Main Article Content
Small Extracellular Vesicles (sEV), Lymphocytes, T Cell, B Cell, Immune Enhancement
Background: The human lymphocyte population provides adaptive and humoral immunity; however, the defending function and activities of lymphocytes were found abridged in many infections. Research has also proved the lack of CD4+ T cells in these infections. Thus, this study was conducted to investigate the role of small extracellular vesicles (sEV) derived from CD4+ T cells in immune enhancement.
Methodology: CD4+ T cells were activated, and sEV was Isolated and identified. Using different immunological techniques, including Flow cytometry, ELISA, Western Blotting, and immunofluorescence, the endorsement of activation, proliferation, and antibody production by lymphocytes was observed.
Result and discussion: The sEV derived from CD4+ T cells have expressed CD4, CD25, and ICOS molecules connected the biological properties of sEV to the parent cells. The result indicates that CD86 and MHCII expressions on the B cell surface were enhanced in the derived sEV-treated group, conforming that CD4+ T cell-derived sEV can promote B cell activation. In addition, the B cells treated with CD4+ T cell-derived sEV have greater CFSE and SSC-Height subsets and prove they can promote B cell proliferation. Furthermore, The IgG level in cells (wells) treated with 50μg CD4+ T cell-derived sEV was four times higher, corroborating its ability to promote antibody production of B cells.
Conclusion: sEV derived from CD4+ T cells enhances immune responses by promoting activation, proliferation, and IgG production by B cells.
2. Vora, K.A., K. Tumas-Brundage, and T. Manser, Contrasting the In Situ Behavior of a Memory B Cell Clone During Primary and Secondary Immune Responses. The Journal of Immunology, 1999. 163(8): p. 4315.
3. Luckheeram, R.V., et al., CD4⁺T cells: differentiation and functions. Clin Dev Immunol, 2012. 2012: p. 925135.
4. van den Berg, R., I. van Hoogstraten, and M. van Agtmael, Non-responsiveness to hepatitis B vaccination in HIV seropositive patients; possible causes and solutions. AIDS Rev, 2009. 11(3): p. 157-64.
5. Eleftheriadis, T., et al., Disturbances of acquired immunity in hemodialysis patients. Semin Dial, 2007. 20(5): p. 440-51.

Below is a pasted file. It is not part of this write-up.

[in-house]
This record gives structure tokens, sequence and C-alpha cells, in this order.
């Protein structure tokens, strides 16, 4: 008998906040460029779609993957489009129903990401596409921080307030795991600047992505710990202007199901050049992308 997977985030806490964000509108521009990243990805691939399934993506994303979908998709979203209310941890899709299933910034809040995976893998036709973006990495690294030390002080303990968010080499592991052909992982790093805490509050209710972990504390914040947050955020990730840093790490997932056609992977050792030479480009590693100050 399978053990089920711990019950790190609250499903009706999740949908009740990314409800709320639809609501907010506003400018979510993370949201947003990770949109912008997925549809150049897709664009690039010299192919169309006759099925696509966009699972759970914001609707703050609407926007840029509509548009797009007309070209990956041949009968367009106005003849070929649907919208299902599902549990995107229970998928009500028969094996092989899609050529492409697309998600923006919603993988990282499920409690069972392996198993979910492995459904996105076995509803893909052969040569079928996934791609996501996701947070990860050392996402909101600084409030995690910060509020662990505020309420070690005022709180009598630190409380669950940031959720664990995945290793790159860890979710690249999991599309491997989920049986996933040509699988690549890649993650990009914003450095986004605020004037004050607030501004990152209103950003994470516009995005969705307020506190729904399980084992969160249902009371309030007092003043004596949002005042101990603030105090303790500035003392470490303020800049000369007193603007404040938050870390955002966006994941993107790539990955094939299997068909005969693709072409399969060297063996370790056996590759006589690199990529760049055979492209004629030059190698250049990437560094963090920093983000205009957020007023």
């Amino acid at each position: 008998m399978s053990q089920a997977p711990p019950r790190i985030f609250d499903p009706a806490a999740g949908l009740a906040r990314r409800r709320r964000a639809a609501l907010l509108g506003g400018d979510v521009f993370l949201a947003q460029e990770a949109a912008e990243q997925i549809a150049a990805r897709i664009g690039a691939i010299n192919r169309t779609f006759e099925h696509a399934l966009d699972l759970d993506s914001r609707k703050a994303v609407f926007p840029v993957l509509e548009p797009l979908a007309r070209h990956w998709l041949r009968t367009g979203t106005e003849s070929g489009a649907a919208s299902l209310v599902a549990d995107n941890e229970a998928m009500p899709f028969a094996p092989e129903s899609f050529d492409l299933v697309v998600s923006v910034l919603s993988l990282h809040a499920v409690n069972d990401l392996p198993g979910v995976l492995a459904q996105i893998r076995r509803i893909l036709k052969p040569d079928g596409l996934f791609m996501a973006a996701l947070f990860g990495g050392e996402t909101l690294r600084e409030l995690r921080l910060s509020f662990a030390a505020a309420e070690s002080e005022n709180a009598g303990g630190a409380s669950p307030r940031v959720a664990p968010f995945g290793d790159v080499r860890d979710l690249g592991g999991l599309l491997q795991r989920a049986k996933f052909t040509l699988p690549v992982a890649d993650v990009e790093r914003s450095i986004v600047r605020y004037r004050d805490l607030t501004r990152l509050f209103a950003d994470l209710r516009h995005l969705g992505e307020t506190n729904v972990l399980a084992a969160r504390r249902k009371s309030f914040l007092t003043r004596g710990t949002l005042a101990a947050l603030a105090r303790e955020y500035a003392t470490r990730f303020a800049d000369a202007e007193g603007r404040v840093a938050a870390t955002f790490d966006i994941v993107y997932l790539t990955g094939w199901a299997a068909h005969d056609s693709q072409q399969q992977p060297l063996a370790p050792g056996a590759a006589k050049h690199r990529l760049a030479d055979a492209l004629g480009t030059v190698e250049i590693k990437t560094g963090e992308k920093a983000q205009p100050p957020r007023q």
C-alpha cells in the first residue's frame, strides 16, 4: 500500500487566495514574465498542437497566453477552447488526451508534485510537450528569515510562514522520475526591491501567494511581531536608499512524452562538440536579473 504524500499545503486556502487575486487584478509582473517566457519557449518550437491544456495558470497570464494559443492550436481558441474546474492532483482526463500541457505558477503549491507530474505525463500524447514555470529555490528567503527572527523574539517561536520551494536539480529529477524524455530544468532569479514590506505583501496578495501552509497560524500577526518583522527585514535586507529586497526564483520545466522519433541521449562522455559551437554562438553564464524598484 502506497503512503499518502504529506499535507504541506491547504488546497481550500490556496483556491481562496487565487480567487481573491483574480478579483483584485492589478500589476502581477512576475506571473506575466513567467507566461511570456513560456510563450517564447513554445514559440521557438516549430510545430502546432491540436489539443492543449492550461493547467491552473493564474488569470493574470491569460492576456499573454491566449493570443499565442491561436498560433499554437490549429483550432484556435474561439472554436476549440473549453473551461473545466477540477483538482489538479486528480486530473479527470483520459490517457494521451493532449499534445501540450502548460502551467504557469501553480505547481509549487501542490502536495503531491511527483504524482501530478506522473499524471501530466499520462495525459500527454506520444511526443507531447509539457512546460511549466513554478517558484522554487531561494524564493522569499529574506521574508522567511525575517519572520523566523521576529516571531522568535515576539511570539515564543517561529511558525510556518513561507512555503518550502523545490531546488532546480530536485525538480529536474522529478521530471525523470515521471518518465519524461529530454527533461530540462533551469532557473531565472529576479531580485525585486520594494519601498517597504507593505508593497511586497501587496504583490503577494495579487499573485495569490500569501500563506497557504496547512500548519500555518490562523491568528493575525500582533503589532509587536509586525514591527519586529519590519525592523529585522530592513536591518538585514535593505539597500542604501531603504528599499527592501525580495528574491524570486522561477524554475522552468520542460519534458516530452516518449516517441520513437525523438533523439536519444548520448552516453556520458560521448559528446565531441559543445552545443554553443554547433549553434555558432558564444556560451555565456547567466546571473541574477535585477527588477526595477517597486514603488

6. Saco, T.V., A.T. Strauss, and D.K. Ledford, Hepatitis B vaccine nonresponders: Possible mechanisms and solutions. Ann Allergy Asthma Immunol, 2018. 121(3): p. 320-327.
7. Sempere, L., et al., Factors predicting response to hepatitis B vaccination in patients with inflammatory bowel disease. Vaccine, 2013. 31(30): p. 3065-71.
8. Rosenberg, C., et al., Age is an important determinant in humoral and T cell responses to immunization with hepatitis B surface antigen. Hum Vaccin Immunother, 2013. 9(7): p. 1466-76.
9. Der, J.E., et al., A murine monoclonal antibody, MoAb HMSA-5, against a melanosomal component highly expressed in early stages, and common to normal and neoplastic melanocytes. Br J Cancer, 1993. 67(1): p. 47-57.
10. Abrahams, V.M., et al., First trimester trophoblast cells secrete Fas ligand which induces immune cell apoptosis. Mol Hum Reprod, 2004. 10(1): p. 55-63.
11. van Niel, G., et al., Intestinal epithelial cells secrete exosome-like vesicles. Gastroenterology, 2001. 121(2): p. 337-49.
12. Raposo, G., et al., B lymphocytes secrete antigen-presenting vesicles. J Exp Med, 1996. 183(3): p. 1161-72.
13. Blanchard, N., et al., TCR activation of human T cells induces the production of exosomes bearing the TCR/CD3/zeta complex. J Immunol, 2002. 168(7): p. 3235-41.
14. Yáñez-Mó, M., et al., Biological properties of extracellular vesicles and their physiological functions. J Extracell Vesicles, 2015. 4: p. 27066.
15. Mathivanan, S. and R.J. Simpson, ExoCarta: A compendium of exosomal proteins and RNA. Proteomics, 2009. 9(21): p. 4997-5000.
16. Valadi, H., et al., Exosome-mediated transfer of mRNAs and microRNAs is a novel mechanism of genetic exchange between cells. Nat Cell Biol, 2007. 9(6): p. 654-9.
17. Batrakova, E.V. and M.S. Kim, Using exosomes, naturally-equipped nanocarriers, for drug delivery. J Control Release, 2015. 219: p. 396-405.
18. Théry, C., et al., Indirect activation of naïve CD4+ T cells by dendritic cell-derived exosomes. Nat Immunol, 2002. 3(12): p. 1156-62.
19. Mittelbrunn, M., et al., Unidirectional transfer of microRNA-loaded exosomes from T cells to antigen-presenting cells. Nat Commun, 2011. 2: p. 282.
20. Mittelbrunn, M. and F. Sánchez-Madrid, Intercellular communication: diverse structures for exchange of genetic information. Nat Rev Mol Cell Biol, 2012. 13(5): p. 328-35.
21. Cheng, L., Y. Wang, and L. Huang, Exosomes from M1-Polarized Macrophages Potentiate the Cancer Vaccine by Creating a Pro-inflammatory Microenvironment in the Lymph Node. Mol Ther, 2017. 25(7): p. 1665-1675.
22. Acevedo, R., et al., Bacterial outer membrane vesicles and vaccine applications. Front Immunol, 2014. 5: p. 121.
23. Atayde, V.D., et al., Exploitation of the Leishmania exosomal pathway by Leishmania RNA virus 1. Nat Microbiol, 2019. 4(4): p. 714-723.
24. Atayde, V.D., et al., Exosome Secretion by the Parasitic Protozoan Leishmania within the Sand Fly Midgut. Cell Rep, 2015. 13(5): p. 957-67.